North Korea To Open Tourist Resort, But Experts Think It Will Be A Waste Of Money
MARY LOUISE KELLY, HOST:
A tourist agency is now accepting online applications to attend the grand opening of a new resort. It's supposed to have all the usual luxury fixtures - chic hotels, waterpark, marina for your private yacht. It will also have monuments to the ruling Kim dynasty - Kim as in Kim Jong Un. Yes, this resort is in North Korea. Before you scramble to book your stay, you might want to hear a little bit from NPR's Anthony Kuhn, who is in Seoul and tracking the resort story from there.
ANTHONY KUHN, BYLINE: Hi, Mary Louise.
KELLY: So where exactly in North Korea is this? And when exactly might it open?
KUHN: The place is called Wonsan Kalma, and it's on North Korea's southeast coast. The scheduled opening is April 15, 2020, also known as The Day of the Sun, which is Kim Il Sung's birthday. That's the birthday of Kim Jong Un's grandfather. And it is believed to be Kim Jong Un's brainchild. But anyways, if you look at the satellite images and state media pictures, the high-rise hotels are up on this long strip of beach. The problem is that they appear to be mostly shells. Their interiors aren't done. And that's because Kim's idea was to show that his country can build a world-class resort, even under sanctions. Tourism is not subject to international sanctions; construction materials are, financing is. And a lot of things they need for this resort are subject to sanctions. And that's apparently why the opening has been delayed.
KELLY: All right, so it sounds like they have a lot of work to do to get this place actually ready for tourists between now and next April. What tourists are they expecting to come? I ask because U.S. citizens can't travel on our usual passports to get there. I'm guessing they're not expecting a lot of American bookings.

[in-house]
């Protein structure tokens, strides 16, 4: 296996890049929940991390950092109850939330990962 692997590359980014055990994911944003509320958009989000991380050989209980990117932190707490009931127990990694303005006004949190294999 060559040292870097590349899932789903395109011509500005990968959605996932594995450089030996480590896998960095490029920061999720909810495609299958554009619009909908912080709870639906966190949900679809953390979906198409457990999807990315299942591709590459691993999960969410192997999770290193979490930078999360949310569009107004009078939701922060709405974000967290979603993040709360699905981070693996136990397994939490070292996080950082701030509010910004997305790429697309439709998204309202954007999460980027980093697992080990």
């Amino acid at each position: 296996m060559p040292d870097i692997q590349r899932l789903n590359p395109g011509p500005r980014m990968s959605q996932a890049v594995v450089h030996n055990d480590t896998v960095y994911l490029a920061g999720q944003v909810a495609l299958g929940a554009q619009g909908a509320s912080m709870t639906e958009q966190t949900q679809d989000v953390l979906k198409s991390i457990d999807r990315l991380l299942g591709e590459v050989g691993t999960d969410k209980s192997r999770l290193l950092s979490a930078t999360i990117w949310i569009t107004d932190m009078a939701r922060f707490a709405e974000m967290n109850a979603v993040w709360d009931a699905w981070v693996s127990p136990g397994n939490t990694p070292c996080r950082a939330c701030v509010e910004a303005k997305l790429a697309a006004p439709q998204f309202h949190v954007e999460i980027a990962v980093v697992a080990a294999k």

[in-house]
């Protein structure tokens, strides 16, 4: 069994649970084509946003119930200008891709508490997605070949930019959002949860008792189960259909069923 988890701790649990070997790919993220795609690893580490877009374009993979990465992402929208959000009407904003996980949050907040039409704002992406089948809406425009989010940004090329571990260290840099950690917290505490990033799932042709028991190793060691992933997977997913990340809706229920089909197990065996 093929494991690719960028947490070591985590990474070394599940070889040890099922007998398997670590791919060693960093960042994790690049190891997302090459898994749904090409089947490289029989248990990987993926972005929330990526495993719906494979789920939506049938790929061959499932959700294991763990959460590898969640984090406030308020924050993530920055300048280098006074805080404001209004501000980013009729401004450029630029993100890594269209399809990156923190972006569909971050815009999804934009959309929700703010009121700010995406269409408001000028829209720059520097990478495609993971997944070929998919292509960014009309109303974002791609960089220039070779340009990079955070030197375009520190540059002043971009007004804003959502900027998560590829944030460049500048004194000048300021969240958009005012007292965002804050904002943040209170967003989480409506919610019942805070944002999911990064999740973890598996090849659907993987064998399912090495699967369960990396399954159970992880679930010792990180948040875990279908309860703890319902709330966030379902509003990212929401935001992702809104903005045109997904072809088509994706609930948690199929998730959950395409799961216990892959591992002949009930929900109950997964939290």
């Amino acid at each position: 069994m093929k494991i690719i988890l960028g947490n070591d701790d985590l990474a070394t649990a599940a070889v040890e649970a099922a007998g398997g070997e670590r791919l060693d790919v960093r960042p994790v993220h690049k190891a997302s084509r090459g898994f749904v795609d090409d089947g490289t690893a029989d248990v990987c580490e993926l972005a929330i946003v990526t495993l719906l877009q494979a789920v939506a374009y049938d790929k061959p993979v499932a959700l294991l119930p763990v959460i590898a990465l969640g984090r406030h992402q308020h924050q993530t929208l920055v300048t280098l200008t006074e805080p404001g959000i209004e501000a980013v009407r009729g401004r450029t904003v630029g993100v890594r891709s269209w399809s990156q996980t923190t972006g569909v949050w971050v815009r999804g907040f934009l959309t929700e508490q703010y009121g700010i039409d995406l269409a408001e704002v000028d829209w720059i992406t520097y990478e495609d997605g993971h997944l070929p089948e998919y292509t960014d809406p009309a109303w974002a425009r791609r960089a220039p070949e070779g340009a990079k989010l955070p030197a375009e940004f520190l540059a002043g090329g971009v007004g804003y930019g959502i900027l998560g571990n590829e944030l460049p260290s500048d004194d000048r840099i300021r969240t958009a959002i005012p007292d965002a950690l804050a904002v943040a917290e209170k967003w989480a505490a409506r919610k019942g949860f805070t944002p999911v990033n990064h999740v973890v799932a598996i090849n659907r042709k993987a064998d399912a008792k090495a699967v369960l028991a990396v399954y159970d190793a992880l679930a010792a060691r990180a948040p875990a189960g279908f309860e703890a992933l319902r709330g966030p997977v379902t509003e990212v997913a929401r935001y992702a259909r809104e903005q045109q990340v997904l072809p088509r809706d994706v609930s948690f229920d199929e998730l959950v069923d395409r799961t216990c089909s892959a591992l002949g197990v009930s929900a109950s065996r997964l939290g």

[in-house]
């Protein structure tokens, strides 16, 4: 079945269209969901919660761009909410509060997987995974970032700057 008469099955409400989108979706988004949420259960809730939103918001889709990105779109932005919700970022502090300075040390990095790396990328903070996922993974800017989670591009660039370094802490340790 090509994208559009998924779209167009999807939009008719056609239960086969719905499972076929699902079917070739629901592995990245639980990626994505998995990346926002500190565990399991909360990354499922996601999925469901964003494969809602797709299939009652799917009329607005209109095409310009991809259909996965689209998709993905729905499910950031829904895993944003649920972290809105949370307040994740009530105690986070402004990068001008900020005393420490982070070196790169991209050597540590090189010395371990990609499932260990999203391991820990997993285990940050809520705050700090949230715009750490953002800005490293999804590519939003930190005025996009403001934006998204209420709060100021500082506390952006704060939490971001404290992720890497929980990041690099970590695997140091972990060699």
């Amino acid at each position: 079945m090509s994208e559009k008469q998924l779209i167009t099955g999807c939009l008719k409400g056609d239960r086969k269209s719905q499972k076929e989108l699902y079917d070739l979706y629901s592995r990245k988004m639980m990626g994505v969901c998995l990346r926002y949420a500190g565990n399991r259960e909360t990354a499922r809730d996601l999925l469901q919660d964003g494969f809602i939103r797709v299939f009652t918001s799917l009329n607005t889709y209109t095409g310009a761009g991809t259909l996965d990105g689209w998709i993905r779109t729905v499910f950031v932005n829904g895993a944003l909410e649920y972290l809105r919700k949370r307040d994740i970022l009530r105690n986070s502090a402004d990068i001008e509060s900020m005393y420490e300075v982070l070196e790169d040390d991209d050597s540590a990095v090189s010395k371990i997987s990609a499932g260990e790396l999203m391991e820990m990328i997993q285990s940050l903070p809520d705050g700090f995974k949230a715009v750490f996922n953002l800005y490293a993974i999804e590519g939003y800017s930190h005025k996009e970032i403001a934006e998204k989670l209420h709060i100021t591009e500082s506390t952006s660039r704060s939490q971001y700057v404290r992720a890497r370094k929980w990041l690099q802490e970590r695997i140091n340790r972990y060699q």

KUHN: Yes, the travel agency that's taking bookings now says no Americans, no South Koreans and no Japanese. I think they're expecting some well-heeled domestic tourists. But mostly, they're expecting tourists from neighboring China. The problem there is once they get there, there may not be anywhere else for them to go. They can't just travel around the country at will. They may be stuck there.
KELLY: Is this part of the big economic push that Kim Jong Un rolled out last year, where he said, we're now going to shift focus and focus all attention and national energy on fixing the economy, on increasing standard of living? Does this resort fit into that picture?
KUHN: Yes, it does. It's part of a number of very limited economic reforms that Kim Jong Un has introduced. He's allowed the rudiments of a consumer economy to spring up. And he's talked about improving living standards for the people and talked about consumption instead of production. He's allowed some free market activities, but there's no sign that he intends to let these go too far or allow too much freedom of movement, too much freedom of information. So ultimately, these appear to be just vanity projects, and experts believe they're going to be money-losers (ph) the whole way. North Korea's economy has now been contracting for two years in a row under sanctions, and aid agencies say that many North Koreans don't have enough food to eat. And these projects are expected to make the problem worse.
KELLY: So many ironies in what you're saying there - and I'm wondering about another one, which is this. This is a luxury beach resort in Wonsan, which, if I'm not mistaken, is also where North Korea has carried out missile tests in the past. And this comes, of course, as tensions are ratcheting up yet again with the U.S. over North Korea's nuclear and missile programs.
KUHN: That's right. It's just down the coastline from a missile launch site, where missiles and rockets were launched this year.
KELLY: Exactly what you're looking for in your holiday beach booking.
KUHN: Yes (laughter). At this time, I think the last thing on people's minds is of a beach vacation in North Korea because Kim Jong Un is expected to announce a shift to a hard-line policy probably in his New Year's address on Wednesday, which could include breaking off nuclear negotiations with the U.S. and ending North Korea's self-imposed moratorium on nuclear and long-range missile tests.
KELLY: Fascinating - NPR's Anthony Kuhn reporting there from Seoul about a new luxury resort scheduled to open in 2020 in North Korea.
KUHN: You're welcome, Mary Louise.
(SOUNDBITE OF LAZERBEAK'S "WINGING IT")
NPR transcripts are created on a rush deadline by an NPR contractor. This text may not be in its final form and may be updated or revised in the future. Accuracy and availability may vary. The authoritative record of NPR’s programming is the audio record.